Gregor’s mother knocks on the door, and when he answers her, Gregor finds that his voice has changed. His family suspects that he may be ill, so they ask him to open the door, which he keeps locked out of habit. He tries to get out of bed, but he cannot maneuver his transformed body. While struggling to move, he hears his office manager come into the family’s apartment to find out why Gregor has not shown up to work. He eventually rocks himself to the floor and calls out that he will open the door momentarily.

Through the door, the office manager warns Gregor of the consequences of missing work and hints that Gregor’s recent work has not been satisfactory. Gregor protests and tells the office manager that he will be there shortly. Neither his family nor the office manager can understand what Gregor says, and they suspect that something may be seriously wrong with him. Gregor manages to unlock and open the door with his mouth, since he has no hands. He begs the office manager’s forgiveness for his late start. Horrified by Gregor’s appearance, the office manager bolts from the apartment. Gregor tries to catch up with the fleeing office manager, but his father drives him back into the bedroom with a cane and a rolled newspaper. Gregor injures himself squeezing back through the doorway, and his father slams the door shut. Gregor, exhausted, falls asleep.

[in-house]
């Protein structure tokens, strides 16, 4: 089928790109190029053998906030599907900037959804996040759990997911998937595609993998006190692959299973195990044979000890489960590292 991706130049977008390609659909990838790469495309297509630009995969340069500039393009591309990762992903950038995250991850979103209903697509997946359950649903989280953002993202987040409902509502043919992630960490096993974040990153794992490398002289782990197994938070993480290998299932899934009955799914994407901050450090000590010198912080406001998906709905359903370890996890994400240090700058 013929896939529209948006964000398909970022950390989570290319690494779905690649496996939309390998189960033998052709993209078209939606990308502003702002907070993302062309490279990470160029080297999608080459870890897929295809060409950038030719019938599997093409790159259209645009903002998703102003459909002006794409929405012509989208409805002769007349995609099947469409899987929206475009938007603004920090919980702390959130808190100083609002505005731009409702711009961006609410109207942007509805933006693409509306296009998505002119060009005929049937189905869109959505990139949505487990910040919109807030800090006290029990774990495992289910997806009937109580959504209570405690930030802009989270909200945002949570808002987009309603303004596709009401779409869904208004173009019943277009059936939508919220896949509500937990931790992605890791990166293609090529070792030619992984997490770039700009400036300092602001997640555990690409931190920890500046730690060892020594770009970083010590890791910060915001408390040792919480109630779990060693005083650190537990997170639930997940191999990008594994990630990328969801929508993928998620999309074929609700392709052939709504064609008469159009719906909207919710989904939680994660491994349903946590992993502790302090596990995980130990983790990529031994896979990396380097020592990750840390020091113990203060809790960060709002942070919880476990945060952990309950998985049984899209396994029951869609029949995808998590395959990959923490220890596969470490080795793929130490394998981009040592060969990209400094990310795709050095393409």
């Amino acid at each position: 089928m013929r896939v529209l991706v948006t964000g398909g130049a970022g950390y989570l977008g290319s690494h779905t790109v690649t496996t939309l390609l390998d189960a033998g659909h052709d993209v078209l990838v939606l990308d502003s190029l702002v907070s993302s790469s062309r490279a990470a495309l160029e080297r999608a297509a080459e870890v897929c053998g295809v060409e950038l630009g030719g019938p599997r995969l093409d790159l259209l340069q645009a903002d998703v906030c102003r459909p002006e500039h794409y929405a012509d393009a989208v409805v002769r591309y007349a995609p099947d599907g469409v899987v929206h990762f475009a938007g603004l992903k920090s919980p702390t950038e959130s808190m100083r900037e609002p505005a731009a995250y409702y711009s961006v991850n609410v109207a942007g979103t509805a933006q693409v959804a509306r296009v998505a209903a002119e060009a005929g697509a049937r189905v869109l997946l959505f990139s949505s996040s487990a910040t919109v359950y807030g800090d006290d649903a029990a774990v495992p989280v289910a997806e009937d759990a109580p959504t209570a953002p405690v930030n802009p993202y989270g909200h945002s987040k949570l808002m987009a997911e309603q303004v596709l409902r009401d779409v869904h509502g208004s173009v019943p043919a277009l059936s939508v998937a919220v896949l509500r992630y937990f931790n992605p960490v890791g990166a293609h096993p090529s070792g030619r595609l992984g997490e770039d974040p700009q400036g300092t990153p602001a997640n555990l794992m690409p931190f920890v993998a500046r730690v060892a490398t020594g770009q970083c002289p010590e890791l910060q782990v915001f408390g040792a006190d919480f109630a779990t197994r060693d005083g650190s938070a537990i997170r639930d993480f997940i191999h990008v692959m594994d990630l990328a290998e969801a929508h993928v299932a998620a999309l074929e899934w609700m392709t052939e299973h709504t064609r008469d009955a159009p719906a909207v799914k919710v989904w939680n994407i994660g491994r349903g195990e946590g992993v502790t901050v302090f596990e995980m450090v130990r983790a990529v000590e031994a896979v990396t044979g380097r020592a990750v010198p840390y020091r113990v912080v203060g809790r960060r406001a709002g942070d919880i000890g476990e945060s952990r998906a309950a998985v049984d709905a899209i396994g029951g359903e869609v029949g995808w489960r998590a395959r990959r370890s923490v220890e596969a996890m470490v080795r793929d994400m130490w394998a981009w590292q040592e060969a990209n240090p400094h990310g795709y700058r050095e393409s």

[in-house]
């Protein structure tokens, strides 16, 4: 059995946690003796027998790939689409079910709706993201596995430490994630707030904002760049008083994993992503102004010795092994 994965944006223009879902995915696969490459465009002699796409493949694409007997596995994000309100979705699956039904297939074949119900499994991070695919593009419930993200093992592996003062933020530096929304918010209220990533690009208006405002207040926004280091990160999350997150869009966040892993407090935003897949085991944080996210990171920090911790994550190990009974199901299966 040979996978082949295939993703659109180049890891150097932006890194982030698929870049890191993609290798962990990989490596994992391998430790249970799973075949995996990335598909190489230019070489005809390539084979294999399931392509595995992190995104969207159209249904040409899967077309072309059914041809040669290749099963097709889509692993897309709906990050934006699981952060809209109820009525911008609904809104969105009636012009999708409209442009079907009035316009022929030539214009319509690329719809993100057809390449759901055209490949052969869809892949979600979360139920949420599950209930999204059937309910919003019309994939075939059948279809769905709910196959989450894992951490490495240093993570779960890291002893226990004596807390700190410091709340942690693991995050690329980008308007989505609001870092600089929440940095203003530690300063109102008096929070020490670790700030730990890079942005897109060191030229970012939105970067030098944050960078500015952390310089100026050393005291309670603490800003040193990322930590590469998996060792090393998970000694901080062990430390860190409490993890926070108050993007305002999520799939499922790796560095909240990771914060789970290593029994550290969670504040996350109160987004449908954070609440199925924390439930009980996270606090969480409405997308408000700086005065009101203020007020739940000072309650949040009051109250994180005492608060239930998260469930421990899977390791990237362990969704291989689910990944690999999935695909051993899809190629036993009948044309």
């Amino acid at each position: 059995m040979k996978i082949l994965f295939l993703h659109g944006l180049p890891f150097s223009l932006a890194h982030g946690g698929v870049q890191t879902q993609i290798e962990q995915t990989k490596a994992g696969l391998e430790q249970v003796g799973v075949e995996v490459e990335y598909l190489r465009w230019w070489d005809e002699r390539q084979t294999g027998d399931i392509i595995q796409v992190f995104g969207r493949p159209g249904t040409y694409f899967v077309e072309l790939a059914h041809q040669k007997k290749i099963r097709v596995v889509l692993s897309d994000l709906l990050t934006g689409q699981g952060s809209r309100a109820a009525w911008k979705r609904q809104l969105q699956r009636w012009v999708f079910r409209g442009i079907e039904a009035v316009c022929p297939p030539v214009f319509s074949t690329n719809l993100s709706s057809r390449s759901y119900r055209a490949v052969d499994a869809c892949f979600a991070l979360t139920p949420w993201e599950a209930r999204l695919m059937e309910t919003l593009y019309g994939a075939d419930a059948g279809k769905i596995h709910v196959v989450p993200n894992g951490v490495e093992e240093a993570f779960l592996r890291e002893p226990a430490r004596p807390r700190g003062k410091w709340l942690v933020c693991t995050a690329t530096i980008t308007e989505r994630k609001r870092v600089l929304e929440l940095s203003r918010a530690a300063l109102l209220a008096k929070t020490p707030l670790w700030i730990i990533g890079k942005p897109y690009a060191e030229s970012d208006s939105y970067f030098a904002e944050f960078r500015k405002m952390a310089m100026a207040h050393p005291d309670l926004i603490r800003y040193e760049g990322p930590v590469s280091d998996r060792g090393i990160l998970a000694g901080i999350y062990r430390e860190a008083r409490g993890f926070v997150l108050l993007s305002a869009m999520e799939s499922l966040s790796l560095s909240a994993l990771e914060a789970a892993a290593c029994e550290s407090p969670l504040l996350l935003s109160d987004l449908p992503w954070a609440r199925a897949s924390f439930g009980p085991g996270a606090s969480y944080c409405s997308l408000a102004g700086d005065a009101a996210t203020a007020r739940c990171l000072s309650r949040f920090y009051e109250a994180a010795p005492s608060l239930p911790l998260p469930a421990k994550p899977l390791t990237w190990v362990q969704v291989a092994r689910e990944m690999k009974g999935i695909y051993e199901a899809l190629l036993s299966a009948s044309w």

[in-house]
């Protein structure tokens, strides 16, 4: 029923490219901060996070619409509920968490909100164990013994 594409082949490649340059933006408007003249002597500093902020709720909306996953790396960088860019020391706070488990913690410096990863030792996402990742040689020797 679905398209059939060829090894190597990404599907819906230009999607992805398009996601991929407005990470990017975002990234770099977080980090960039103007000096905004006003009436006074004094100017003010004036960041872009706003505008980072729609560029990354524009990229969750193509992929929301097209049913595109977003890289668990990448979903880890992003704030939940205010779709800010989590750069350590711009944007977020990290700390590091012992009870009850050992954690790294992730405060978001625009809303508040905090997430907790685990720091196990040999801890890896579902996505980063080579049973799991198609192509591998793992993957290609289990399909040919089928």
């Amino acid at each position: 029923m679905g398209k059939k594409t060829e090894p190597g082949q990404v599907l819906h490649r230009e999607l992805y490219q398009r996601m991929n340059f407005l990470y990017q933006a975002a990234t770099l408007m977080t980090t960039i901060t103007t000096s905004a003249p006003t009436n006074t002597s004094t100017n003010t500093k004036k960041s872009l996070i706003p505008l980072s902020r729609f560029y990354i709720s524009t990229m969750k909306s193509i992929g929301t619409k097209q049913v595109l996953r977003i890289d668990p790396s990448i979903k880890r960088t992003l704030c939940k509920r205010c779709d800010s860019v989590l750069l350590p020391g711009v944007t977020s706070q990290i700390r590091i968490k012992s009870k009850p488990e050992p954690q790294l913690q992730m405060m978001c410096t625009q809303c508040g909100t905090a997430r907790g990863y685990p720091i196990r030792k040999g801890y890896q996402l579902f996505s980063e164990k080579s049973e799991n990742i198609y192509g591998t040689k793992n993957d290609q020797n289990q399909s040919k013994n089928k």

Gregor wakes and sees that someone has put milk and bread in his room. Initially excited, he quickly discovers that he has no taste for milk, once one of his favorite foods. He settles himself under a couch and listens to the quiet apartment. The next morning, his sister Grete comes in, sees that he has not touched the milk, and replaces it with rotting food scraps, which Gregor happily eats. This begins a routine in which his sister feeds him and cleans up while he hides under the couch, afraid that his appearance will frighten her. Gregor spends his time listening through the wall to his family members talking. They often discuss the difficult financial situation they find themselves in now that Gregor can’t provide for them. Gregor also learns that his mother wants to visit him, but his sister and father will not let her.